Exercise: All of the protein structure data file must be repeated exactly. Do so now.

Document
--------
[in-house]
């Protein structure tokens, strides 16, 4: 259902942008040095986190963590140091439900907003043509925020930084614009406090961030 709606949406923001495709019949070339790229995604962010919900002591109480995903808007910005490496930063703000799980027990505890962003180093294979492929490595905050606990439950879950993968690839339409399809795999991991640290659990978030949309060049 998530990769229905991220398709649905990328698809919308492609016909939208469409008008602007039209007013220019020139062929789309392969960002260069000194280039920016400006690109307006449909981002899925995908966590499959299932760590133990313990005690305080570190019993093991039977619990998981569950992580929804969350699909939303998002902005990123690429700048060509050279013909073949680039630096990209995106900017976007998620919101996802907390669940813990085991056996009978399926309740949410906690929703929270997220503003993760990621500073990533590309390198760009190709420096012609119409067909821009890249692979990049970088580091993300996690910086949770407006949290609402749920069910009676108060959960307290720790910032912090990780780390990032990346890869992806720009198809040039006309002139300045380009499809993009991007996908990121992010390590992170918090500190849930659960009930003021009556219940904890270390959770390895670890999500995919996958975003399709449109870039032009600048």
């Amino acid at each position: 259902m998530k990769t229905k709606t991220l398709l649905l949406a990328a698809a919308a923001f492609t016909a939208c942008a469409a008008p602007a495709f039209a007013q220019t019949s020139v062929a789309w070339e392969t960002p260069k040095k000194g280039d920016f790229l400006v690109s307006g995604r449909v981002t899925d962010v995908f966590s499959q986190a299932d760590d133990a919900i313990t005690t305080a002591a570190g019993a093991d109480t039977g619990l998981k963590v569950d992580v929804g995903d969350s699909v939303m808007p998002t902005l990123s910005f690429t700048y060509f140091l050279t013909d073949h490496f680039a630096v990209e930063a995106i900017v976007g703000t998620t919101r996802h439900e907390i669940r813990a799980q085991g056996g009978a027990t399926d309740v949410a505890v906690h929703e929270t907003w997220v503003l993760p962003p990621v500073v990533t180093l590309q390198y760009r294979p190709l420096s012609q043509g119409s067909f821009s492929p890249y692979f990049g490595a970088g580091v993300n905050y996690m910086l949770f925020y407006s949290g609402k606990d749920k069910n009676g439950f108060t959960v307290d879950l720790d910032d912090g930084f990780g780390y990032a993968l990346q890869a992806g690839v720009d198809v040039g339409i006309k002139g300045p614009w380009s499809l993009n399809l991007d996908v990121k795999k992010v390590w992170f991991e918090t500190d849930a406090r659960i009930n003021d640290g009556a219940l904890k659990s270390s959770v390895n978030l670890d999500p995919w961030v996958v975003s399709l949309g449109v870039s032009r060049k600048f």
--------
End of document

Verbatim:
[in-house]
């Protein structure tokens, strides 16, 4: 259902942008040095986190963590140091439900907003043509925020930084614009406090961030 709606949406923001495709019949070339790229995604962010919900002591109480995903808007910005490496930063703000799980027990505890962003180093294979492929490595905050606990439950879950993968690839339409399809795999991991640290659990978030949309060049 998530990769229905991220398709649905990328698809919308492609016909939208469409008008602007039209007013220019020139062929789309392969960002260069000194280039920016400006690109307006449909981002899925995908966590499959299932760590133990313990005690305080570190019993093991039977619990998981569950992580929804969350699909939303998002902005990123690429700048060509050279013909073949680039630096990209995106900017976007998620919101996802907390669940813990085991056996009978399926309740949410906690929703929270997220503003993760990621500073990533590309390198760009190709420096012609119409067909821009890249692979990049970088580091993300996690910086949770407006949290609402749920069910009676108060959960307290720790910032912090990780780390990032990346890869992806720009198809040039006309002139300045380009499809993009991007996908990121992010390590992170918090500190849930659960009930003021009556219940904890270390959770390895670890999500995919996958975003399709449109870039032009600048």
């Amino acid at each position: 259902m998530k990769t229905k709606t991220l398709l649905l949406a990328a698809a919308a923001f492609t016909a939208c942008a469409a008008p602007a495709f039209a007013q220019t019949s020139v062929a789309w070339e392969t960002p260069k040095k000194g280039d920016f790229l400006v690109s307006g995604r449909v981002t899925d962010v995908f966590s499959q986190a299932d760590d133990a919900i313990t005690t305080a002591a570190g019993a093991d109480t039977g619990l998981k963590v569950d992580v929804g995903d969350s699909v939303m808007p998002t902005l990123s910005f690429t700048y060509f140091l050279t013909d073949h490496f680039a630096v990209e930063a995106i900017v976007g703000t998620t919101r996802h439900e907390i669940r813990a799980q085991g056996g009978a027990t399926d309740v949410a505890v906690h929703e929270t907003w997220v503003l993760p962003p990621v500073v990533t180093l590309q390198y760009r294979p190709l420096s012609q043509g119409s067909f821009s492929p890249y692979f990049g490595a970088g580091v993300n905050y996690m910086l949770f925020y407006s949290g609402k606990d749920k069910n009676g439950f108060t959960v307290d879950l720790d910032d912090g930084f990780g780390y990032a993968l990346q890869a992806g690839v720009d198809v040039g339409i006309k002139g300045p614009w380009s499809l993009n399809l991007d996908v990121k795999k992010v390590w992170f991991e918090t500190d849930a406090r659960i009930n003021d640290g009556a219940l904890k659990s270390s959770v390895n978030l670890d999500p995919w961030v996958v975003s399709l949309g449109v870039s032009r060049k600048f």